2013 was a year filled with the introduction of many new inventions and ideas however overall it appears that technology appears to be stagnating. As discussed in an article from Quartz, 2013 was a fairly mundane year for technology due primarily to a lack of innovation from key industry players. While it is impossible to fully cover every area of technology in this article, key areas which have appeared to be less than stellar include the mobile sector, wearable technology and also media coverage of technology.
Mobile Phones Stagnate
Thanks to Moore’s Law, consumers have reached a point where they no longer need to keep buying new phones every two years. For example, the iPhone 5C is nothing more than the iPhone 4S in a colored case. Despite running older hardware, the iPhone 5C was a hot seller in both domestic and emerging markets due to a average market price of around $100.
Similarly Samsung, Motorola and other Android device manufactures have been failing to introduce compelling features which really serve a useful purpose. For example, Samsung was chastised by critics of doing such a good job on developing the Galaxy S3 that when the Galaxy S4 came out – there was no compelling reason for users to upgrade – unless of course automatic finger less scrolling and a high powered processor can justify a consumer making at least a $300 investment.
Mobile carriers have even begun gouging their customers with ridiculous plans such as Verizon Edge, Sprint One Up, AT&T Next and T-Mobile JUMP. These planns have all attempted to fool customers into upgrading their phone every six months or annually – albeit at a very unfavorable premium (often twice as much as if you used a traditional plan) according to Lifehacker.
The only real advantage newer generation phone have over older phones is really better quality screens and maybe somewhat improved battery life. Of course, practical processing power has really leveled off. Sure phones might have dual core processors packing nearly as much power as a laptop from a year or so ago, however is that power needed for playing Angry Birds? Of course not! That’s why despite what the phone companies might be telling you – you really don’t need the latest and greatest model phone even if you are a power user.
Wearable Tech Came in Misguided Forms
Love it or hate it, 2013 was the year of the smartwatch and Google Glass. Unfortunately manufacturers have failed to establish a solid purpose to actually justify the existence of such technologies. While Google Glass might seem cool, Business Insider reports that privacy concerns and logistical issues have made the device more of a proof of concept rather than a revolutionary invention. As time goes by in 2014 and even 2015 – don’t expect Google Glass users to actually find a useful purpose for the device. By the time a useful purpose is found, humans will be having retina implants done so that they don’t need to wear ridiculous headgear while taking advantage of technology.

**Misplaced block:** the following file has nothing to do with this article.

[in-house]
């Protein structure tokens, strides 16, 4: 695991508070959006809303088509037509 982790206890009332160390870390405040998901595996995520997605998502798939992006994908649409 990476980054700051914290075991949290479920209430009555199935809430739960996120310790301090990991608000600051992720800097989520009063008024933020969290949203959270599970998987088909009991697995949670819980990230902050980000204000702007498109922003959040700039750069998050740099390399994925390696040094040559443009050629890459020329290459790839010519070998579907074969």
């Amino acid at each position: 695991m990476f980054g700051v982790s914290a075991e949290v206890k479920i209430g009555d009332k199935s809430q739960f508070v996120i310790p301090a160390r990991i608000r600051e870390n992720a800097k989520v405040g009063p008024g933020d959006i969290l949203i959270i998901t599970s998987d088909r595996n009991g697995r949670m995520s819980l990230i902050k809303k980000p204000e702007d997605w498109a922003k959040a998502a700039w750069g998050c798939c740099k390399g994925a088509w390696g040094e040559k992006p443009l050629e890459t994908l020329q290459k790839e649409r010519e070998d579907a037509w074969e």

On the other hand, smartwatches have yet to prove themselves as solid inventions. Our technology predictions for 2014 already covered how Samsung managed to loose to a bunch of nobodies in the smartwatch game – however overall these devices are nothing more than a screen you can wear on your wrist. One only needs to consider this desperate ad from Samsung to realize that unless you want to be a tool for the tech industry, passing on that smartwatch purchase might be a wise idea.
As Usual the Media Failed to Understand Technology
Despite technology playing a crucial role in our daily lives, the mainstream media has yet to actually learn to understand the topic before actually spewing out faulty information. Whether it was falling into Amazon’s drone PR stunt, hyping up Bitcoin (more can be found in this Bitcoin Research Paper), or continuing the tradition of hyping up “the cloud” – this time in the form of big data in applications which really don’t make sense.
Unfortunately the media has a tendency of trying to hop on the biggest buzz without giving any thought to the impact. As with anything, technology is subject to how the beholder views things. Similar to the glass being half empty or half full, when a reporter is covering a story, in the absence of a proper understanding of the technology, it is easy to expect more than what can really be delivered.
In the case of 2013, while the general media was hyping up what they hoped would be their dreams come true, the real technology journalists were reporting from a realistic perspective based on reason and facts.
Despite all the doom and gloom mentioned above, there is a silver lining to these flawed trends. Innovation is rarely perfect and success isn’t always found in a linear path. Sure – Google Glass, Bitcoin and smartwatches might seem like a waste of resources however it is important to note that they are all first edition inventions in brand new industries.
Thanks to Google Glass, expect to see increased interest in augmented reality. Bitcoin although more of a novelty rather than viable investment vehicle (see the previously mentioned research paper for details) has sparked important discussions on commerce and the role of government in economies today. Finally smartwatches – as much as people love to knock them – still open the floodgates for affordable, wearable technology. At the moment they might seem pointless, however expect to see this situation improve as developers have more time to develop apps and refine the devices.
That being said, despite Quartz saying 2013 was a lackluster year in technology, it is vital to note that while innovation may seem to have stagnated – that just means manufacturers and industry experts need to pivot and adapt to the changing times.